Macbeth: excellent rendition of a timeless tragedy

Posted on 15 October 2015
By Jennifer Browne
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Fearsomely visceral and faultlessly performed, Macbeth bares its teeth and draws blood in the powerful and steadfast adaption of the 400-year-old Shakespearean play.

Seemingly out of nowhere, Australian Snowtown director Justin Kurzel has created a great Shakespearean movie – fit to stand with the likes of Welles, Polanski and Kurosawa’s grand cinematic Macbeths.

Shot on location in Scotland and England, Kurzel’s intensely rugged, an extremely Scottish, Macbeth commands attention, telling the story of a warrior nobleman who, driven by desire and a witch’s prophecy, murders the King of Scotland and seizes the throne for himself, soon becoming consumed with torment and guilt.

Kurzel’s version of the tragic tale has been stripped down to its basics with some iconic characters, like the porter and Donalbain, being cut. And while purists may scowl at the alterations in Jacob Koskoff, Todd Louiso and Michael Lesslie’s script, many will argue that the rendition has revitalized the Shakespearean classic, regaining its power to captivate and shock.

The language – sadly to those who hoped for a more modern Macbeth – remains original to its 11th century setting throughout the film. But the adaptation isn’t afraid to take risks – in its 113-minute runtime, there are several lengthy, wordless scenes that focus on cinematography rather than dialogue to expand on the story. Instead of being drawn-out though, Kurzel’s artsy approach works as visual poetry and draws the attention of the audience.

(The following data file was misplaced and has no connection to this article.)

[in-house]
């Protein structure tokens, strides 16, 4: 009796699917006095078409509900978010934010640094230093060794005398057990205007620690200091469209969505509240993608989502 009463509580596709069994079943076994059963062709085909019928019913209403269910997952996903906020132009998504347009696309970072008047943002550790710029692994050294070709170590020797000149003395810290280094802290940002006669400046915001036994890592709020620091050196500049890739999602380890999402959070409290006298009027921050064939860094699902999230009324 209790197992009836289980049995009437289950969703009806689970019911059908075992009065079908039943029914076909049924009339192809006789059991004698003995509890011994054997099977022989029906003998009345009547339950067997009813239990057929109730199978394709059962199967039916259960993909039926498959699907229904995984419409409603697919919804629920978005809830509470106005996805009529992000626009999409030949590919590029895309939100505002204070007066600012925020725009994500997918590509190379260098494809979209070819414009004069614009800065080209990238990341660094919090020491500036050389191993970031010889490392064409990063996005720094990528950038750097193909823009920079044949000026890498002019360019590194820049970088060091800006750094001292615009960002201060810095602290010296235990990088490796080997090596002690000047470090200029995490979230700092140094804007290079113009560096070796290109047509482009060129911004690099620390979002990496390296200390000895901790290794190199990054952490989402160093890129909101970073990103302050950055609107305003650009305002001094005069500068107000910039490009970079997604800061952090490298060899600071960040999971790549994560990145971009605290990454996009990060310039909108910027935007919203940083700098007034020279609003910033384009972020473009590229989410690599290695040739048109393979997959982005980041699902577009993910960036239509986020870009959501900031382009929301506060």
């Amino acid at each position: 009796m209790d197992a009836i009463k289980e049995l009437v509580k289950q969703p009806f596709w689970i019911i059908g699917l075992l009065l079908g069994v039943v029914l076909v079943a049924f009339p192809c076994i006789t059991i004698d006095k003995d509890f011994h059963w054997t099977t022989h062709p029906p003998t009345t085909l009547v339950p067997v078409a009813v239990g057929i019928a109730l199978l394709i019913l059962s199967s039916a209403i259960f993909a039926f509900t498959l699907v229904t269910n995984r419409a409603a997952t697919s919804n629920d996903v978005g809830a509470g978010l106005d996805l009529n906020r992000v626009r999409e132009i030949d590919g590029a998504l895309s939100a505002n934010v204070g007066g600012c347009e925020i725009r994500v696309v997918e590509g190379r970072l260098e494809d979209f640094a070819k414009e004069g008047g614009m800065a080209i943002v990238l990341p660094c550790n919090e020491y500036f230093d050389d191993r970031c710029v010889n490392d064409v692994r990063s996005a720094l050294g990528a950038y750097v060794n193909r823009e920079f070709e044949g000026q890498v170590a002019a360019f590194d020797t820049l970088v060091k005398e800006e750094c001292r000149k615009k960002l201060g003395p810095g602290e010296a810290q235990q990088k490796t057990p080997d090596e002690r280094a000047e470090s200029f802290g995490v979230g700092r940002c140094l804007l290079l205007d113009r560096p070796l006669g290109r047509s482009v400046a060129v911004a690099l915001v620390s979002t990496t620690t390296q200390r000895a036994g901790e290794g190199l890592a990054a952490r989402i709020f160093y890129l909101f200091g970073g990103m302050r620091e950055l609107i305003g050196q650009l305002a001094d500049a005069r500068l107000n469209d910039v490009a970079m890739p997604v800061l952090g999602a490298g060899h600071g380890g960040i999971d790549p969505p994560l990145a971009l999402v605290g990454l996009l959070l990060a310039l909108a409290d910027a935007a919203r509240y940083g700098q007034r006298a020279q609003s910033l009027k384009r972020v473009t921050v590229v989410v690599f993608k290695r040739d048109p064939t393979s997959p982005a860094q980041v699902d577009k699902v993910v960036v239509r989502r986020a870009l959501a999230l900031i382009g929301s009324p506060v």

Bookended by battles, Kurzel gives the film stunning visual modernity by using slow motion to focus in on the emotions of major characters, often homing in on their inner suffering and torment to bring the audience intimately closer, and to give the scene a nightmarish feel.

The story, however, would not have made such an impact if it were not for the intensely compelling performances of its A-list cast.

Michael Fassbender’s Macbeth is – in one word – hypnotic. His intense portrayal of a man’s descent into madness catches the audiences’ attention from the start and never lets go. When his Macbeth confesses to his wife that his “mind is full of scorpions” after he murders the King and takes the throne, the actor’s tormented delivery and haunting grin truly makes the audience feel his inner monsters.

In line with Fassbender, Marion Cotillard delivers an electrifying performance. Her Lady Macbeth – although perhaps less ferocious than Shakespeare’s original script suggests – proves extremely convincing.

Her rendition of the famous sleepwalking scene is extraordinary. Performed alone in a wooden chapel, her soliloquy exudes raw grief and anguish, captivating the audience emotionally from the first word.

Perhaps the only thing that threatens to upstage the performances of the all-star cast, though, is the spellbindingly eerie highland landscape. Unforgiving rock faces and low-hanging clouds tower over boggy marshes and misty hills as the unforgettable backdrop for its 11th century Scottish setting.

All in all, Kurzel’s Macbeth packs effective storytelling, visual spectacle and a captivatingly convincing cast into an excellent rendition of a timeless tragedy. It is, perhaps, the most cinematic Shakespeare yet.